and Meryl Streep. Based on a real event. Sundance Film Festival Winner of the Alfred P.
Sloan Prize for Best Feature Film. Official
Website with trailers & more. Discussion following film
with producer Janet Yang.
Wednesday, April 16 7:30 PM
Kevin Thomas Favorites:
THE SEARCHERS, 1956, Warner
Bros., 119 min. John Ford's masterpiece, and one of the great American films
of all time. John Wayne gives the performance of his career as Ethan Edwards, a
deeply troubled Civil War veteran who heads off in search of his kidnapped niece (Natalie
Wood) and becomes more obsessive and irrational as his journey progresses. Through
Wayne's character, Ford explores the contradictions and dark side of the American
frontier, in an elegiac tone that is as nostalgic as it is unrelentingly harsh. This
classic inspired imagery and storylines in dozens of later landmark films, from TAXI
DRIVER to STAR WARS. Film critic Kevin Thomas will introduce
Sunday, April 20 7:30 PM
Claude Lelouch In Person! Double Feature:
French filmmaker Claude Lelouch is a true renaissance man of
cinema: a writer, director, actor, cinematographer and editor who has worked in
documentaries, shorts and narrative features. He became known around the world for his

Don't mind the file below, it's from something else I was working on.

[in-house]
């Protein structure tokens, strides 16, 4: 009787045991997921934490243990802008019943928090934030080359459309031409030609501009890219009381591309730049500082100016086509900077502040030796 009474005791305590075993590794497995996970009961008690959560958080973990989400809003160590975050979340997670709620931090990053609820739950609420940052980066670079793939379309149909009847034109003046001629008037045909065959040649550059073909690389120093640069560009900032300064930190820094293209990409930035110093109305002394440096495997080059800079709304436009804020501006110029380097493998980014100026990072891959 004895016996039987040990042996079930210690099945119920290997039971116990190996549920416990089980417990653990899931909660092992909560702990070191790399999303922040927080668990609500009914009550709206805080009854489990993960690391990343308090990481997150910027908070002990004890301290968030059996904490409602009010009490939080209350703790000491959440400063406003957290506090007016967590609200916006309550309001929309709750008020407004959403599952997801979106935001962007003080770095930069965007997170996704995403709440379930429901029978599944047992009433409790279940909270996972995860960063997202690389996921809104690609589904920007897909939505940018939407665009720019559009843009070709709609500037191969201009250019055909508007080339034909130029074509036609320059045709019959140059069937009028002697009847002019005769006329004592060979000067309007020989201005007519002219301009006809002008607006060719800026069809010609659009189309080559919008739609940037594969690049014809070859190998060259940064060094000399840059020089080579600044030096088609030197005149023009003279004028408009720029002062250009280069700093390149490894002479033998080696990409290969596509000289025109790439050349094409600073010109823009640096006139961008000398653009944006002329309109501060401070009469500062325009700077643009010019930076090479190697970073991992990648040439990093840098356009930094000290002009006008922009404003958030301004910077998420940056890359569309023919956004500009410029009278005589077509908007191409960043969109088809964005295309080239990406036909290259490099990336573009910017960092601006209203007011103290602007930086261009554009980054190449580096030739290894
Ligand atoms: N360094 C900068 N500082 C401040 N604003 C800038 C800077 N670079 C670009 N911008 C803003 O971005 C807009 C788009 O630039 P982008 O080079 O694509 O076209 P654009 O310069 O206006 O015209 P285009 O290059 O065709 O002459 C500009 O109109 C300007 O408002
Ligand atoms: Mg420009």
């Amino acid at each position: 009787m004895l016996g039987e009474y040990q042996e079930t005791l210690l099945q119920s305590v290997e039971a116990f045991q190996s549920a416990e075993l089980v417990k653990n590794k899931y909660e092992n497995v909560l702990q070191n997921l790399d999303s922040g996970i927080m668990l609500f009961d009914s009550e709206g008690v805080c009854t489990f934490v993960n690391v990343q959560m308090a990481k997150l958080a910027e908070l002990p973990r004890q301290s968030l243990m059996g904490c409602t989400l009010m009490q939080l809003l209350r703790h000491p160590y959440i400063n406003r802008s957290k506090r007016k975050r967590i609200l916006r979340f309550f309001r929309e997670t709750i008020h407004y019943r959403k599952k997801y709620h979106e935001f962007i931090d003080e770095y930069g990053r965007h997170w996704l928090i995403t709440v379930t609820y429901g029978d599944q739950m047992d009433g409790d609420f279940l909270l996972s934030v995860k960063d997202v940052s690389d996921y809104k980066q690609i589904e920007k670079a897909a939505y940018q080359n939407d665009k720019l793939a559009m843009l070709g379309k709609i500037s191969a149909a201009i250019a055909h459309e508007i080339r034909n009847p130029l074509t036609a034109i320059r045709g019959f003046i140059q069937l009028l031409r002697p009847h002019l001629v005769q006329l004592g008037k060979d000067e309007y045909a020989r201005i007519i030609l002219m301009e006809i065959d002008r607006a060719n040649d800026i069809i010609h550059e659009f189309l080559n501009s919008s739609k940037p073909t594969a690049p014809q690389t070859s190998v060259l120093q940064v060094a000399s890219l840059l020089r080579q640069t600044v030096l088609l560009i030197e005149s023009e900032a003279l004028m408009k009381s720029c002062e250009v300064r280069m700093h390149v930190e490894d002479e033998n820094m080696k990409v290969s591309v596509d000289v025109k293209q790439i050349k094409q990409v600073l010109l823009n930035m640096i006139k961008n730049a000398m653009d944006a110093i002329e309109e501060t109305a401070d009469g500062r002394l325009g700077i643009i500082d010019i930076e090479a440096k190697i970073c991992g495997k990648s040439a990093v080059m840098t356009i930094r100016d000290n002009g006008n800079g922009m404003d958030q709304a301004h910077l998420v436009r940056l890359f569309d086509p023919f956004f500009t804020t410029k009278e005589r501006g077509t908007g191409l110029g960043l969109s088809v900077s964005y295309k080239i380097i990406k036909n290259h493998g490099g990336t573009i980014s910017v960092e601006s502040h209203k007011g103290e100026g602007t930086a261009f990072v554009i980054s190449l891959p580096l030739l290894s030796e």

1966 Palme d'Or winner A MAN AND A WOMAN, and in subsequent films has continued to explore
romantic relationships (as well as other topics including politics and crime) with great
sensitivity. Join us for a screening of Lelouch, most famous masterpiece, as well as a
sneak preview of his latest film.
Sneak Preview! ROMAN DE GARE, 2008, Samuel Goldwyn Films, 110 min. Best
selling author Judith Ralitzer is researching unlikely places to find characters for her
next bestseller. As luck would have it, a serial killer with a penchant for magic tricks
has just escaped from a high-security prison, providing the perfect source material for an
intricately plotted, moody mystery. Deceptively layered and intriguingly misleading, this
highly anticipated new film from Oscar-winning director Claude Lelouch stars Dominique
Pinon and Fanny Ardent as an unlikely pair caught up in a game with high stakes
and deadly consequences.
A MAN AND A WOMAN, 1966,
Warner Bros., 103 min. This Oscar-winning love story is a model of simplicity and
fluidity. A young widow meets a widower at the boarding school that both of their children
attend. He is a race car driver. The scenery, race car sequences and score all serve to
complement their friendship as it slowly emerges into a romance. Winner of the 1966 Cannes
Film Festival. With Anouk Aimee, Jean-Louis Trintignant. Discussion in
between films with director Claude Lelouch. In association with COLCOA, A week of French
Film Premieres in Hollywood. www.colcoa.org.
Reduced ticket price for Cinematheque members to the screenings at the DGA.
Thursday, April 24 7:30 PM
Adam Rifkin In-Person! Double Feature:
THE DARK BACKWARD, 1991, New Line Cinema, 101 min. Dir.
Adam Rifkin. Judd Nelson and Bill Paxton head up an eclectic cast (it